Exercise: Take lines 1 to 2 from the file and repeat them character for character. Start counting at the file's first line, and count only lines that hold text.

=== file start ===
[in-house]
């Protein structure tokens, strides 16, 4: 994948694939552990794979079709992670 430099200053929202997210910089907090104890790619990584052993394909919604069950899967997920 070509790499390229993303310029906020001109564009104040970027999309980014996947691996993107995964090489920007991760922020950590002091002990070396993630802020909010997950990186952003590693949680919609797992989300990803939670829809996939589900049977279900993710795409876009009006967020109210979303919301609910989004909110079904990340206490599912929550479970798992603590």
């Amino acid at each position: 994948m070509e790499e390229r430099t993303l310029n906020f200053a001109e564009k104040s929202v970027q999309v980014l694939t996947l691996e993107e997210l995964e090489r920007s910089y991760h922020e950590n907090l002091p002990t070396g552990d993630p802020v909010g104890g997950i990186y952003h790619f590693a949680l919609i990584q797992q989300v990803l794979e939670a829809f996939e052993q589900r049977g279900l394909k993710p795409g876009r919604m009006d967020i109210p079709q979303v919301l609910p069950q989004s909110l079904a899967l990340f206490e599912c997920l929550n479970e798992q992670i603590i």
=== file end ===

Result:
[in-house]
């Protein structure tokens, strides 16, 4: 994948694939552990794979079709992670 430099200053929202997210910089907090104890790619990584052993394909919604069950899967997920 070509790499390229993303310029906020001109564009104040970027999309980014996947691996993107995964090489920007991760922020950590002091002990070396993630802020909010997950990186952003590693949680919609797992989300990803939670829809996939589900049977279900993710795409876009009006967020109210979303919301609910989004909110079904990340206490599912929550479970798992603590």